All of Germany’s submarines are broken

A few weeks ago I passed the German submarine U 35 in Kattegat, and as always the encounter with a submarine caused a bit of attention on the bridge. She was heading North, and we suspected that she was going to Skagerrak for some test dives. Turns out we were right. Unfortunately she also hit a rock and damage a rudder during the tests, so now she has returned to the shipyard in Kiel for repairs.

With the damage of U 35 all of Germany’s six submarines are now unoperative. Closer investigations will reveal whether U 35 can be repaired by taking spare parts from one of the other unoperative submarines, but if this is not possible, Germany will be without submarines well into next year.

This is bad news for several reasons. Most obviously it means that Germany cannot use the submarines until they are operative again, so some tasks will not be solved in the meantime. But in the bigger perspective it also underscores the fragility of NATO’s ability to operate submarines in the Baltic. Danish Rear Admiral Nils Wang made some headlines last month stating that for Denmark to invest in submarines number 15, 16 and 17 in the Baltic would be a flagrant waste of money, but that argument doesn’t hold up very well if Denmark’s most obvious training partner and provider of submarine gathered intelligence is severely restrained in its resources. The expectation is that Germany will have four operative submarines before the end of 2018, and they are taking measures to improve the maintenance schedule so hopefully they won’t end up in a similar predicament again. But it does show that NATO’s submarine weapon in the Baltic is currently dependent on a logistics system that doesn’t seem to be working.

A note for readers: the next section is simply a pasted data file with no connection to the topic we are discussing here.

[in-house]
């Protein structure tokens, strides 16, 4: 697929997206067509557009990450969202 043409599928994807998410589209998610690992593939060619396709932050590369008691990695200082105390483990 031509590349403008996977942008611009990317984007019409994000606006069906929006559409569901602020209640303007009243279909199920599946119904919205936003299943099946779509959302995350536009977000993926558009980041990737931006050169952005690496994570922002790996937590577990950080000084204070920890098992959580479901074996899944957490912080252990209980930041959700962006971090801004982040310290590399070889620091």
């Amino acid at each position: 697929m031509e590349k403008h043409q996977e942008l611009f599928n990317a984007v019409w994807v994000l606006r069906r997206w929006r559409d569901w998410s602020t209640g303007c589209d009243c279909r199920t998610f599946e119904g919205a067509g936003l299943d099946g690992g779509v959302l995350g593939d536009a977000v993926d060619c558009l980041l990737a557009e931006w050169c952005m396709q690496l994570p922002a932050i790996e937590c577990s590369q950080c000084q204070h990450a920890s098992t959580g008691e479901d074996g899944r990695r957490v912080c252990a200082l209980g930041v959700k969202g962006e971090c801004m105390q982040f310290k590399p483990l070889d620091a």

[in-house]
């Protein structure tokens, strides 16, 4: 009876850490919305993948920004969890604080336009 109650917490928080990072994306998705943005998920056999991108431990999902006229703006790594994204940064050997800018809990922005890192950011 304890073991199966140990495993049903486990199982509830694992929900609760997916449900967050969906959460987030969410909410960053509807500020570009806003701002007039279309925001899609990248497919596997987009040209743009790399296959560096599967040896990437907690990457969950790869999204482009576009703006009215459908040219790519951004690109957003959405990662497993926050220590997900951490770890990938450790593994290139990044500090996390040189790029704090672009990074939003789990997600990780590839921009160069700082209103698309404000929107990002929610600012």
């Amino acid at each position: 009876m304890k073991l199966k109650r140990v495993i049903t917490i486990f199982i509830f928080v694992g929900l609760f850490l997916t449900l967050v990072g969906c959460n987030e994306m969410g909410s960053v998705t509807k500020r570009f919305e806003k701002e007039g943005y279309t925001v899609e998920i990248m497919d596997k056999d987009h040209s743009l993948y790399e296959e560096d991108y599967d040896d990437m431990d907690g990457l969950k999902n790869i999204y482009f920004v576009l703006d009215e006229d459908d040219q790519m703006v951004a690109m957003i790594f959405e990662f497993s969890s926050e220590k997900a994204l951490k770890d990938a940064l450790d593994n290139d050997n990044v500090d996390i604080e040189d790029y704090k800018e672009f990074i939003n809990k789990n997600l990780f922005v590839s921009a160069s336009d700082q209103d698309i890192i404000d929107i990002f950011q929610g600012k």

It is interesting to notice the candor with which the German Navy explains its own problems with the provisioning of spare parts for its submarines. Apparently the problem is the lean management system that has been implemented to reduce costs by guaranteeing just-in-time availability of necessary parts. The official statement as well as the accompanying Twitter message and the explanations by the spokesperson make no secret of the fact that the situation is appalling. The system doesn’t work, and the Navy is not shy to admit it. Fingers are directly pointed at the policies which have forced the navy to implement a broken logistical system. I find it refreshing to see such clear messages from a military organization, because that’s just not the style of communication I am used to from a military leadership.

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